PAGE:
Comment: The year
is 1870; the first year of the
Franco-Prussian War. 13-year-old Dina lives
with her mother and sister over her mother's
sewing shop in a small town on the bank of
the River Rhine in the newly (or soon to be
formed) German Empire; but her friend Elise
lives on the other side of the river in
France. One day, Dina is stopped by
soldiers as she returns from an illicit
visit to her friend, and is mistaken for a
spy (not only is she returning from the
enemy's side of the river but she's carrying
a pattern for a new hat, which looks
suspiciously like a map). She escapes, but
it's not safe for her to stay in Germany, so
her mother and sister smuggle her out of the
country on a ship bound for New York, where
her Uncle and family live. Although sad to
be leaving her family, Dina believes that
life in America is going to be a vast
improvement over the drudgery of sewing in
her mother's shop day in, day out. However,
as soon as she enters the top floor of the
five-story walk-up in Brooklyn she realizes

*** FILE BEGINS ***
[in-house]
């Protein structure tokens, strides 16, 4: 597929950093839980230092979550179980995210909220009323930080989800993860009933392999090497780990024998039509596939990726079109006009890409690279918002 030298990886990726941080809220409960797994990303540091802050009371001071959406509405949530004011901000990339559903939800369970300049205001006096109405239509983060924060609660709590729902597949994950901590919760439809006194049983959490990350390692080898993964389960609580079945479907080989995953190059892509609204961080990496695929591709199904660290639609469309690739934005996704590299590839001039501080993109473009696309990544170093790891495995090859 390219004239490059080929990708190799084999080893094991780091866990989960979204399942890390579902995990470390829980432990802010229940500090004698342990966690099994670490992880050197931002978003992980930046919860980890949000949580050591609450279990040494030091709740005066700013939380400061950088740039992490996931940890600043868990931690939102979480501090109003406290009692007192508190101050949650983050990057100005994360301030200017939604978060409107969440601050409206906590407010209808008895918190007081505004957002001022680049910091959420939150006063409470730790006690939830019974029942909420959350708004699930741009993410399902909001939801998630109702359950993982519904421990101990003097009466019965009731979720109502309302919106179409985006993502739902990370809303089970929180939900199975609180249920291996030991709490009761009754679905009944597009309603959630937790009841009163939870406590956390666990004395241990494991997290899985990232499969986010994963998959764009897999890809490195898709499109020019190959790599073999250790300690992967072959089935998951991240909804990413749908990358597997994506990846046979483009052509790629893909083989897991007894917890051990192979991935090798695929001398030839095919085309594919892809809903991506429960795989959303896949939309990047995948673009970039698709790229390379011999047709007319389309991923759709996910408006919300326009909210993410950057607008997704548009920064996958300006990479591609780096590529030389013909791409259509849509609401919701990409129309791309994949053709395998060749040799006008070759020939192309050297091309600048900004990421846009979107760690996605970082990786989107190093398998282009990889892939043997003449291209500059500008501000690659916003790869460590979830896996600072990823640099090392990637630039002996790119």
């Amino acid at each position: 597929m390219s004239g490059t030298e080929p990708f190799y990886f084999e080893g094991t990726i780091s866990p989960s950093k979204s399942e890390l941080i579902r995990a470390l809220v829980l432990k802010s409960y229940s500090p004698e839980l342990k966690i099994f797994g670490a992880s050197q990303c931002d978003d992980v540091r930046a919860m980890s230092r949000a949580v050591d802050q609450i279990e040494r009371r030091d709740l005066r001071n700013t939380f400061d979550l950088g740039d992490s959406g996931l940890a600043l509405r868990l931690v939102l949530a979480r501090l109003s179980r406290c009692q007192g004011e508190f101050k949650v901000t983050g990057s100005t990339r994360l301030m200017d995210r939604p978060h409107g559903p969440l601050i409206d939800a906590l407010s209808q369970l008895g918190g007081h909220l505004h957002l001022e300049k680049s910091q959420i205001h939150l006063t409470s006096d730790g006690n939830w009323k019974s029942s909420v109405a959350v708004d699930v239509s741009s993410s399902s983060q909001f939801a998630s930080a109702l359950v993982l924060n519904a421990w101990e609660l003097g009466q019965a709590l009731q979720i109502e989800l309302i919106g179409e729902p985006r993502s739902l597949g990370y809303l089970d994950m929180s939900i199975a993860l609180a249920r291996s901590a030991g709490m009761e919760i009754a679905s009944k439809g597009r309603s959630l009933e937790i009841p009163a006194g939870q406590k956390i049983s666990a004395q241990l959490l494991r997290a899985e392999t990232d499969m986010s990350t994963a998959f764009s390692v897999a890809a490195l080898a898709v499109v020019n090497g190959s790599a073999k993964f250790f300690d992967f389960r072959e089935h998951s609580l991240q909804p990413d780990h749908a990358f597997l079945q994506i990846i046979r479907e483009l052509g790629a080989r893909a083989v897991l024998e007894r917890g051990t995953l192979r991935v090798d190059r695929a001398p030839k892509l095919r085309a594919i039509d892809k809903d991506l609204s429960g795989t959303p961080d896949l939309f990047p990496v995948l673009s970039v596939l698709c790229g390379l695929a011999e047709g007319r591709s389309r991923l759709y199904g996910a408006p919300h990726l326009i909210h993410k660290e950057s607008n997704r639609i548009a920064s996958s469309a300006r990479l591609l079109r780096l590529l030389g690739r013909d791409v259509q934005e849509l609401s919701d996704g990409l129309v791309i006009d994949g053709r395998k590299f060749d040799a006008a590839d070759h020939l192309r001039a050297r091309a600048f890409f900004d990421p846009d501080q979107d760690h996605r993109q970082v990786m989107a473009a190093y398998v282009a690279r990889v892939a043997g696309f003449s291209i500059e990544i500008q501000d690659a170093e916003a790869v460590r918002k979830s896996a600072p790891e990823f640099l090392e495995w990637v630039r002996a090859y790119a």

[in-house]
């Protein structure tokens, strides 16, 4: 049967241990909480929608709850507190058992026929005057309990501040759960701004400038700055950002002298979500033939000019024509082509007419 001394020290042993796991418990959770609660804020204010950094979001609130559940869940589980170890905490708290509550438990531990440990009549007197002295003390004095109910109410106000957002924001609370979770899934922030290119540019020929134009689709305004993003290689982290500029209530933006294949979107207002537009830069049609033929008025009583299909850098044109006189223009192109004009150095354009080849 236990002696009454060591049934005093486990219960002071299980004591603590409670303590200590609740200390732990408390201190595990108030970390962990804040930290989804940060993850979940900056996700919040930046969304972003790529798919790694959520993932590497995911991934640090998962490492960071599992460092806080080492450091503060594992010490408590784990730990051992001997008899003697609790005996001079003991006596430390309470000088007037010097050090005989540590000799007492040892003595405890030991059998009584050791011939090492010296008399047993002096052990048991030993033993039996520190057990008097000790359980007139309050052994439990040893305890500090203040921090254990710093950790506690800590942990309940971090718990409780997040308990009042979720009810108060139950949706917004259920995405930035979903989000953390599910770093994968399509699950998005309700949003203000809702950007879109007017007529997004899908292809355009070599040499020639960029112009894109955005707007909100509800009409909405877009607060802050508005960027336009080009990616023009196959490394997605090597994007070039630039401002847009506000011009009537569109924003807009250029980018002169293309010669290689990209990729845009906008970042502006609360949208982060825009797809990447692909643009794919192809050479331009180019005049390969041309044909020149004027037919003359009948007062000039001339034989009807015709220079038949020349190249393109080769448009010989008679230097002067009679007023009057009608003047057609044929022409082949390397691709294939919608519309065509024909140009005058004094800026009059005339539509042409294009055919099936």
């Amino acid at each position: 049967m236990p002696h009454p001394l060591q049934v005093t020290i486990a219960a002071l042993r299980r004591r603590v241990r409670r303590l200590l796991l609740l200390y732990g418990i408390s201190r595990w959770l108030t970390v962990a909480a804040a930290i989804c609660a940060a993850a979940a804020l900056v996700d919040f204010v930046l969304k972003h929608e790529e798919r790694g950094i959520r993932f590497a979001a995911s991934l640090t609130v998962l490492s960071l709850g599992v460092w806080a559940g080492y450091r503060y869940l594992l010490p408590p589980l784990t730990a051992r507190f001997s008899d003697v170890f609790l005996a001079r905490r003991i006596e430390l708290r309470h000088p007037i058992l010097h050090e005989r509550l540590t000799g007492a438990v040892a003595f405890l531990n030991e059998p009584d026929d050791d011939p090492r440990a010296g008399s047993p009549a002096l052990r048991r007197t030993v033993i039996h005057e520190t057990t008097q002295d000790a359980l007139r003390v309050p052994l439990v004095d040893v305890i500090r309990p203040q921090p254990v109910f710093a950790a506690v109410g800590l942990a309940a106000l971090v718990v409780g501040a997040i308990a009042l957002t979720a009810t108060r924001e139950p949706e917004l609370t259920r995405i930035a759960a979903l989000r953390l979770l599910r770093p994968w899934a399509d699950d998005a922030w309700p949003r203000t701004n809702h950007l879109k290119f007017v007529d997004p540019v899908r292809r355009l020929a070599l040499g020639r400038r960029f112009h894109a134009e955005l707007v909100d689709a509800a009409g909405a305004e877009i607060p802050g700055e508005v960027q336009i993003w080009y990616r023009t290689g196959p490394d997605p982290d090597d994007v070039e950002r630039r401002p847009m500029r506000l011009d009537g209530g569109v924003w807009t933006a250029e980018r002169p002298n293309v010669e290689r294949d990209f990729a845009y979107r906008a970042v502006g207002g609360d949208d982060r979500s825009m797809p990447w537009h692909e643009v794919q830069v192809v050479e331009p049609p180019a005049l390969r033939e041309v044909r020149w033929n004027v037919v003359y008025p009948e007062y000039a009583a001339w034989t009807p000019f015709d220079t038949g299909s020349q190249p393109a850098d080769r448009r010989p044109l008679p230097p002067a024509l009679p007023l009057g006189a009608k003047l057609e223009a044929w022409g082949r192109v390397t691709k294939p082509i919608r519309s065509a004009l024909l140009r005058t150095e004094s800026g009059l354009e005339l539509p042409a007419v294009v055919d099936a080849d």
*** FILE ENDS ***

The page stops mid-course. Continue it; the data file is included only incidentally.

that she has entered another house of
tailors 'no different from my own, except
that it was poorer'.
Dina is quite stubborn and determined not to sew, but realizes that it is the only way that she can avoid being a burden to her new family, and her only chance to earn money for her passage home; but as time goes by she begins to love her new family and make friends, and when crisis looms in the form of her Aunt Barbara and baby niece contracting smallpox, and a fire in their building, Dina is ready to step up to the plate.
This is a great immigrant story that not only illustrates the daily grind of immigrant existence 130 years ago, but also brings to life 19th century Brooklyn (according to one resource I came across, 1 in 7 Americans can trace their family roots back to Brooklyn!) As Barbara Auerbach writing for School Library Journal says, "this novel is rich with believable, endearing characters as well as excitement and emotion.... Sprinkled with letters from home, the story captures the universal immigrant dilemma, 'we would always have a longing to go back, and a longing to stay.'"
I recommend The House of Tailors to children 10+. I read it to our own two children, then 8 and 10, and although it would probably not be a book that they would have chosen of their own volition they both enjoyed it and it gave rise to some very interesting discussions.
This review is from the September 20, 2006 issue of BookBrowse Recommends. Click here to go to this issue.
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